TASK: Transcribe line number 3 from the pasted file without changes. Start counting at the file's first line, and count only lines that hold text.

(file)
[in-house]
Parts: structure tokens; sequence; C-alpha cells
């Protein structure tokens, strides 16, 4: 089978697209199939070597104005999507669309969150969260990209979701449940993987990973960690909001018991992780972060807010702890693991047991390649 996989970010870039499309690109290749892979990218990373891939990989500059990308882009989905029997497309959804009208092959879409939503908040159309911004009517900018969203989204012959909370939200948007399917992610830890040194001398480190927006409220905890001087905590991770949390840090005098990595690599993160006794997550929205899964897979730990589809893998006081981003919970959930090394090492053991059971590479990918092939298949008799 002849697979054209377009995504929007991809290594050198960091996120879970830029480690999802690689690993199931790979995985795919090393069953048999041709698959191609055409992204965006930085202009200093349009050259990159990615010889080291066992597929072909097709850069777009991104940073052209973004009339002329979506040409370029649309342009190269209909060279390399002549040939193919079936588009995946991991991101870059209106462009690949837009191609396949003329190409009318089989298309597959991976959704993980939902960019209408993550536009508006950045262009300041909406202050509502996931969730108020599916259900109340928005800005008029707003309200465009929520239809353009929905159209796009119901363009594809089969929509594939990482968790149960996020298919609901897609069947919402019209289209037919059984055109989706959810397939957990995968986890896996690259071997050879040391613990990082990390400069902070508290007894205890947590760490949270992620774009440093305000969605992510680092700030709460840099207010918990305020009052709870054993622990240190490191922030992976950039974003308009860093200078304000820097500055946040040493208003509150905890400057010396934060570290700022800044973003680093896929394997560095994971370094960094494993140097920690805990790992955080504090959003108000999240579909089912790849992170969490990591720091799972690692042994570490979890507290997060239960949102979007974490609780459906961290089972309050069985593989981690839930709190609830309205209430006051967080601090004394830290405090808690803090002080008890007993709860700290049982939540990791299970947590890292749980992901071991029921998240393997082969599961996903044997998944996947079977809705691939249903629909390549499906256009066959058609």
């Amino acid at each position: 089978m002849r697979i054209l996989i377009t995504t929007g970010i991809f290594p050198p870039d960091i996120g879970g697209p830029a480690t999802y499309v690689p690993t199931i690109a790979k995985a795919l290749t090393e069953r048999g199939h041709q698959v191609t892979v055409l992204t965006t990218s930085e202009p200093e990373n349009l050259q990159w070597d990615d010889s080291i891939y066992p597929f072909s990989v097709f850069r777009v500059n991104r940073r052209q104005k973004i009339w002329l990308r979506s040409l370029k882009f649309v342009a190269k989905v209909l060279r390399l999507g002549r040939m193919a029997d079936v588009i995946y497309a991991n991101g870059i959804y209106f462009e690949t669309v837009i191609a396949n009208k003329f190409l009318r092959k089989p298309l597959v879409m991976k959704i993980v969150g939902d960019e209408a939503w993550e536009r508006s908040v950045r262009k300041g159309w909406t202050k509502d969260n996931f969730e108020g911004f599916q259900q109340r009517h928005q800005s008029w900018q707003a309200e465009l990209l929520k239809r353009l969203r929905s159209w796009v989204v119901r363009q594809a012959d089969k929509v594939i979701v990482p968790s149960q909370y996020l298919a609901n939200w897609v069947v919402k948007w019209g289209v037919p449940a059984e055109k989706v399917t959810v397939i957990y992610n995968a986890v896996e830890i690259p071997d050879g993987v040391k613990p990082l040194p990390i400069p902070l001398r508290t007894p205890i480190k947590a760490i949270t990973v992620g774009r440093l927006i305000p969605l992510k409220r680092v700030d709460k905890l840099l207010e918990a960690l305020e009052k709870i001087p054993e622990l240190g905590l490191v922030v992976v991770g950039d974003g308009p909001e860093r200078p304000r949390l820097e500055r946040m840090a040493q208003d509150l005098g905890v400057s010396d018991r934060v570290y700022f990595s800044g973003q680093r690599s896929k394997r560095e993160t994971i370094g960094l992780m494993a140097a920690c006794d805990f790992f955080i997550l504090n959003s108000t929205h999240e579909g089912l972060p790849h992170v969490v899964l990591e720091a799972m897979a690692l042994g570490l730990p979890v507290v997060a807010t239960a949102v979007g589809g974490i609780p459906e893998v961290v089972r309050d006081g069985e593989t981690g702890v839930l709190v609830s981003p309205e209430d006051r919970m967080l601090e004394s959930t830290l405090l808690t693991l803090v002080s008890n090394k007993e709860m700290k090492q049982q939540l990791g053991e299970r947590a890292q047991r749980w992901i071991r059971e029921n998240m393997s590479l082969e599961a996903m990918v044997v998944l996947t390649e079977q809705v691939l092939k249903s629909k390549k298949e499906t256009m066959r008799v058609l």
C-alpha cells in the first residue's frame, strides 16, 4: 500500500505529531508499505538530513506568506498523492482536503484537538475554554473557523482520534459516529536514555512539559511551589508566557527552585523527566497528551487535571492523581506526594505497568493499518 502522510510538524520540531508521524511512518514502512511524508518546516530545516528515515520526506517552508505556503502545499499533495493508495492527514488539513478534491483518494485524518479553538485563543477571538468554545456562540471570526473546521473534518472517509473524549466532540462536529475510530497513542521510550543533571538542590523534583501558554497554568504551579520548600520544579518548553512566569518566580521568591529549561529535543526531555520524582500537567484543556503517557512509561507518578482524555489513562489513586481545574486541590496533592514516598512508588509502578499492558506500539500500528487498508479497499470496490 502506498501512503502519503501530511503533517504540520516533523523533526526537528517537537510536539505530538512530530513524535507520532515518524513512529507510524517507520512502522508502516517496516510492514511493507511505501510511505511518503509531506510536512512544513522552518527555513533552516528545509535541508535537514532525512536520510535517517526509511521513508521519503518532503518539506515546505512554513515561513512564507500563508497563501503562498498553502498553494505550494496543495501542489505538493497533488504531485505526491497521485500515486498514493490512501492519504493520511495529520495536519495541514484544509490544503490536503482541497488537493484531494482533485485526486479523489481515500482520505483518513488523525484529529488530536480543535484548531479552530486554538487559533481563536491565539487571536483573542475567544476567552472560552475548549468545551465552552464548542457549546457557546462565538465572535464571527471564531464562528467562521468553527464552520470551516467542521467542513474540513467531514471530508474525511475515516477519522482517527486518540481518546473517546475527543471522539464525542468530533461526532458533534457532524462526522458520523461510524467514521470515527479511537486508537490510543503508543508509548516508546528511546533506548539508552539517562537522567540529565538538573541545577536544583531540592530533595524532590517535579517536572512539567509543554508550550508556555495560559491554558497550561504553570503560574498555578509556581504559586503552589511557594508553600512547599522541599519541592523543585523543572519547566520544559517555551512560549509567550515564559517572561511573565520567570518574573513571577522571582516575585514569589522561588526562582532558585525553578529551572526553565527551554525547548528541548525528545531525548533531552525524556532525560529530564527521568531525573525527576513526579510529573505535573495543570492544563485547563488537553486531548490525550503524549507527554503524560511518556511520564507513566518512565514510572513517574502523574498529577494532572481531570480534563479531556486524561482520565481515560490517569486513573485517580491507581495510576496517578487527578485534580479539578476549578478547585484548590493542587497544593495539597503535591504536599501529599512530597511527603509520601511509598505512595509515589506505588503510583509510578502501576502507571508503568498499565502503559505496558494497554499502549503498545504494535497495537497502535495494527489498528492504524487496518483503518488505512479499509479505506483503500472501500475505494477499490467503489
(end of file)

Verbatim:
């Protein structure tokens, strides 16, 4: 089978697209199939070597104005999507669309969150969260990209979701449940993987990973960690909001018991992780972060807010702890693991047991390649 996989970010870039499309690109290749892979990218990373891939990989500059990308882009989905029997497309959804009208092959879409939503908040159309911004009517900018969203989204012959909370939200948007399917992610830890040194001398480190927006409220905890001087905590991770949390840090005098990595690599993160006794997550929205899964897979730990589809893998006081981003919970959930090394090492053991059971590479990918092939298949008799 002849697979054209377009995504929007991809290594050198960091996120879970830029480690999802690689690993199931790979995985795919090393069953048999041709698959191609055409992204965006930085202009200093349009050259990159990615010889080291066992597929072909097709850069777009991104940073052209973004009339002329979506040409370029649309342009190269209909060279390399002549040939193919079936588009995946991991991101870059209106462009690949837009191609396949003329190409009318089989298309597959991976959704993980939902960019209408993550536009508006950045262009300041909406202050509502996931969730108020599916259900109340928005800005008029707003309200465009929520239809353009929905159209796009119901363009594809089969929509594939990482968790149960996020298919609901897609069947919402019209289209037919059984055109989706959810397939957990995968986890896996690259071997050879040391613990990082990390400069902070508290007894205890947590760490949270992620774009440093305000969605992510680092700030709460840099207010918990305020009052709870054993622990240190490191922030992976950039974003308009860093200078304000820097500055946040040493208003509150905890400057010396934060570290700022800044973003680093896929394997560095994971370094960094494993140097920690805990790992955080504090959003108000999240579909089912790849992170969490990591720091799972690692042994570490979890507290997060239960949102979007974490609780459906961290089972309050069985593989981690839930709190609830309205209430006051967080601090004394830290405090808690803090002080008890007993709860700290049982939540990791299970947590890292749980992901071991029921998240393997082969599961996903044997998944996947079977809705691939249903629909390549499906256009066959058609």